"Selling out" refers to the compromising of one's integrity, morality and principles in exchange for money, 'success' (however defined) or other personal gain. It is commonly associated with attempts to increase mass appeal or acceptability to mainstream society. A person who does this, as opposed to continuing along his or her original path, is labelled a sellout and typically regarded with disgust and immediate loss of respect. Selling out is often seen as gaining success at the cost of credibility.
In various political movements (usually communists and anarchists), a "sellout" is a person or group pretending to adhere to a genuinely pro-working class ideology, only to follow these claims up with actions directly contradicting them, often (whether actually or implicitly) supporting capitalism. It could also apply to any revolutionary group originally claiming to fight for the people of a country, but acting rather differently upon coming to power, mostly because the covert goal of the revolution was not to benefit the people of the nation, but for the national government to be overthrown so that the revolutionary leaders could themselves have the perks and prestige of being in power.
The phrase is frequently heard in the musical community, where it is used to imply that an artist has compromised his or her artistic integrity in order to gain radio airplay or obtain a recording contract, especially with a major label. Often, the label will force a particular record producer onto the performer, insist on the inclusion of songs by commercial songwriters, or the label may even refuse to release an album, deeming it uncommercial.
The term "selling out" is used in a similar sense when discussing the movie industry.
In Wayne's World, Wayne breaks down the fourth wall, mentioning he would never sell out; in this case, to make his public access television show more successful. To humorously contradict himself, as he talks, he displays several products, with the corporate logos highly visible such as Pizza Hut, Reebok, Pepsi, and Doritos. Wayne and Garth also spoof a Nuprin commercial where it is black and white, save for the signature little yellow Nuprin pills.
Stand-up comedians occasionally face accusations of selling out. Comedians who start out in comedy clubs might often use foul language and blue humor in their routines. A comic who alters his or her routine by "sugar-coating" his language and using less-offensive material to obtain mainstream success may be accused of selling out.
George Carlin has been accused of being a sell-out for appearing in television commercials for MCI's 10-10-220.   Carlin had previously spoke of his dislike for MCI's commercials in his album Back in Town. In his album You Are All Diseased, which contains rants against advertising and business, Carlin admits the dichotomy but makes no attempt to explain himself, stating "You're just gonna have to figure that shit out for yourself". In interviews, Carlin revealed he appeared in the ads to help pay off a large tax debt to the IRS.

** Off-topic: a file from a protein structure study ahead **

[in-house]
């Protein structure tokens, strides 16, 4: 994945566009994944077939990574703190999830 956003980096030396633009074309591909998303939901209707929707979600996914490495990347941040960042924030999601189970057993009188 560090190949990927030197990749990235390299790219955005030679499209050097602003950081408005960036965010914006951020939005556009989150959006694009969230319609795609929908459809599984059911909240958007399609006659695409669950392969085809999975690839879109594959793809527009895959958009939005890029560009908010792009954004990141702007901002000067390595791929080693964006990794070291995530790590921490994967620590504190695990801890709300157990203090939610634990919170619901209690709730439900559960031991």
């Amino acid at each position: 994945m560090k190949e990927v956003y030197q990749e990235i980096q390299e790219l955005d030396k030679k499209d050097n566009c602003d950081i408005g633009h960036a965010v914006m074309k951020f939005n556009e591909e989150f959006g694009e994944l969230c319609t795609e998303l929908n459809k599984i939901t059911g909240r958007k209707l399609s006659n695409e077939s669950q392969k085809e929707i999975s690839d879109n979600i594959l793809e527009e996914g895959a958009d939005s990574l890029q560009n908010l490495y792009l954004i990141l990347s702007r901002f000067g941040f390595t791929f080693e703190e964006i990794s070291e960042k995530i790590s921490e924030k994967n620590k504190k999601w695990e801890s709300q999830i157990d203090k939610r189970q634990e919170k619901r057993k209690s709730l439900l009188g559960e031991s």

An artist may also be accused of selling out after changes in artistic direction. This conclusion is often due to the perception that the reason for the artist changing artistic style or direction was simply potential material gain. This ignores other causes of artistic development, which may lead an artist in new directions from those which attracted their original fans. Artists' improvements in musical skill or change in taste may also account for the change.
Other times, artists resent the term on the grounds that the perceived desire for material gain is simply a result of the band seeking to expand its message. For example, when questioned about signing to a major label, Rage Against the Machine answered "We're not interested in preaching to just the converted. It's great to play abandoned squats run by anarchists, but it's also great to be able to reach people with a revolutionary message, people from Granada Hills to Stuttgart".
Other bands (including those without politically-oriented messages) may also reject the term, on the basis that not going mainstream or signing to a bigger label -- in order to prevent "selling out" -- (a): limits a band's ability to address their wider audiences, regardless of whether or not there is any real artistic change, and/or (b): arbitrarily hampers the artists' course of mainstream success, with the assumption that mainstream success must be against the artists' intentions. When confronted with the accusation of selling out in 2001, Mike Dirnt of Green Day claimed:
"If there's a formula to selling out, I think every band in the world would be doing it", he said. "The fact that you write good songs and you sell too many of them, if everybody in the world knew how to do that they'd do it. It's not something we chose to do."
"The fact was we got to a point that we were so big that tons of people were showing up at punk-rock clubs, and some clubs were even getting shut down because too many were showing up. We had to make a decision: either break up or remove ourselves from that element. And I'll be damned if I was going to flip fucking burgers. I do what I do best. Selling out is compromising your musical intention and I don't even know how to do that".